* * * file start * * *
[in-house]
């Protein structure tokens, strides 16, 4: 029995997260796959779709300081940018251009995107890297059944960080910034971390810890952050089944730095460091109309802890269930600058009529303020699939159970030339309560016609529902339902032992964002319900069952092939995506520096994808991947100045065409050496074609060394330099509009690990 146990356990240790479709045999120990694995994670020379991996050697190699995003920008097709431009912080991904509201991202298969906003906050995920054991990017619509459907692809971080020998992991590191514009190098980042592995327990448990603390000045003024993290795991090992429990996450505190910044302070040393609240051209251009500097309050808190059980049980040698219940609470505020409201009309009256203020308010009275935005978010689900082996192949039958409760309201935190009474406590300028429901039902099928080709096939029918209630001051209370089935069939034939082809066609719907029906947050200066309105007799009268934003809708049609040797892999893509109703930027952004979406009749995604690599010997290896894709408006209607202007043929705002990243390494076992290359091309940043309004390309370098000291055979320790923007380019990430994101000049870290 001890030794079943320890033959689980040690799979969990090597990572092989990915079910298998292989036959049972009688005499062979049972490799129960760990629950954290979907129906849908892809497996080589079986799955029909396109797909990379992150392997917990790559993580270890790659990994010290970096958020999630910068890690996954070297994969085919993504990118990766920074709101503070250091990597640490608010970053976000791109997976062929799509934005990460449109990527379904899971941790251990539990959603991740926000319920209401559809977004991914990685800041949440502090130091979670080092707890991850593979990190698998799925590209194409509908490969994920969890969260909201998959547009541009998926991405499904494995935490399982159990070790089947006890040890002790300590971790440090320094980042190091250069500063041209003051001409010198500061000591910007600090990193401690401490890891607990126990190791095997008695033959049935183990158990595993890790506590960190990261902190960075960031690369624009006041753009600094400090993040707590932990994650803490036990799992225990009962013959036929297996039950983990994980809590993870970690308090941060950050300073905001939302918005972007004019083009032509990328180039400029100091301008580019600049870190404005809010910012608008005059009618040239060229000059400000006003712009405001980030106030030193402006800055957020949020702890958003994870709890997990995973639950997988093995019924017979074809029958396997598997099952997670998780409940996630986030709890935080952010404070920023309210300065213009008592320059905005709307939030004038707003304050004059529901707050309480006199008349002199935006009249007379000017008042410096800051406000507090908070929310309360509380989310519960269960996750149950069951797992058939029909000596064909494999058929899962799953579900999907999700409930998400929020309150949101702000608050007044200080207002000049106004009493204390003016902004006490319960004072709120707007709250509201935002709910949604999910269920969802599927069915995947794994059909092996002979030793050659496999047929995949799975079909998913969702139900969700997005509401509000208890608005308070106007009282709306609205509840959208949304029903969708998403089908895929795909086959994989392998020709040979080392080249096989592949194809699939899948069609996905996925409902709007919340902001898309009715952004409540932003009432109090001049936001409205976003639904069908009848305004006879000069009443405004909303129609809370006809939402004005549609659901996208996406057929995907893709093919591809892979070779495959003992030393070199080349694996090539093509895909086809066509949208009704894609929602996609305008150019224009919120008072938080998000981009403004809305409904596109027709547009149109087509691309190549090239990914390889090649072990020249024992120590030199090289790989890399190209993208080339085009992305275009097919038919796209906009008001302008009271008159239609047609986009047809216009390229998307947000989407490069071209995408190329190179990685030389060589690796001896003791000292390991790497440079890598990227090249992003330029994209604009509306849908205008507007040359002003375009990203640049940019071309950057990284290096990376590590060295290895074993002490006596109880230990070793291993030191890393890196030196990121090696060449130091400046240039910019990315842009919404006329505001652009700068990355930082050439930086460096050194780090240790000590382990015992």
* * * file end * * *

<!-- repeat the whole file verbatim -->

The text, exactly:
[in-house]
């Protein structure tokens, strides 16, 4: 029995997260796959779709300081940018251009995107890297059944960080910034971390810890952050089944730095460091109309802890269930600058009529303020699939159970030339309560016609529902339902032992964002319900069952092939995506520096994808991947100045065409050496074609060394330099509009690990 146990356990240790479709045999120990694995994670020379991996050697190699995003920008097709431009912080991904509201991202298969906003906050995920054991990017619509459907692809971080020998992991590191514009190098980042592995327990448990603390000045003024993290795991090992429990996450505190910044302070040393609240051209251009500097309050808190059980049980040698219940609470505020409201009309009256203020308010009275935005978010689900082996192949039958409760309201935190009474406590300028429901039902099928080709096939029918209630001051209370089935069939034939082809066609719907029906947050200066309105007799009268934003809708049609040797892999893509109703930027952004979406009749995604690599010997290896894709408006209607202007043929705002990243390494076992290359091309940043309004390309370098000291055979320790923007380019990430994101000049870290 001890030794079943320890033959689980040690799979969990090597990572092989990915079910298998292989036959049972009688005499062979049972490799129960760990629950954290979907129906849908892809497996080589079986799955029909396109797909990379992150392997917990790559993580270890790659990994010290970096958020999630910068890690996954070297994969085919993504990118990766920074709101503070250091990597640490608010970053976000791109997976062929799509934005990460449109990527379904899971941790251990539990959603991740926000319920209401559809977004991914990685800041949440502090130091979670080092707890991850593979990190698998799925590209194409509908490969994920969890969260909201998959547009541009998926991405499904494995935490399982159990070790089947006890040890002790300590971790440090320094980042190091250069500063041209003051001409010198500061000591910007600090990193401690401490890891607990126990190791095997008695033959049935183990158990595993890790506590960190990261902190960075960031690369624009006041753009600094400090993040707590932990994650803490036990799992225990009962013959036929297996039950983990994980809590993870970690308090941060950050300073905001939302918005972007004019083009032509990328180039400029100091301008580019600049870190404005809010910012608008005059009618040239060229000059400000006003712009405001980030106030030193402006800055957020949020702890958003994870709890997990995973639950997988093995019924017979074809029958396997598997099952997670998780409940996630986030709890935080952010404070920023309210300065213009008592320059905005709307939030004038707003304050004059529901707050309480006199008349002199935006009249007379000017008042410096800051406000507090908070929310309360509380989310519960269960996750149950069951797992058939029909000596064909494999058929899962799953579900999907999700409930998400929020309150949101702000608050007044200080207002000049106004009493204390003016902004006490319960004072709120707007709250509201935002709910949604999910269920969802599927069915995947794994059909092996002979030793050659496999047929995949799975079909998913969702139900969700997005509401509000208890608005308070106007009282709306609205509840959208949304029903969708998403089908895929795909086959994989392998020709040979080392080249096989592949194809699939899948069609996905996925409902709007919340902001898309009715952004409540932003009432109090001049936001409205976003639904069908009848305004006879000069009443405004909303129609809370006809939402004005549609659901996208996406057929995907893709093919591809892979070779495959003992030393070199080349694996090539093509895909086809066509949208009704894609929602996609305008150019224009919120008072938080998000981009403004809305409904596109027709547009149109087509691309190549090239990914390889090649072990020249024992120590030199090289790989890399190209993208080339085009992305275009097919038919796209906009008001302008009271008159239609047609986009047809216009390229998307947000989407490069071209995408190329190179990685030389060589690796001896003791000292390991790497440079890598990227090249992003330029994209604009509306849908205008507007040359002003375009990203640049940019071309950057990284290096990376590590060295290895074993002490006596109880230990070793291993030191890393890196030196990121090696060449130091400046240039910019990315842009919404006329505001652009700068990355930082050439930086460096050194780090240790000590382990015992």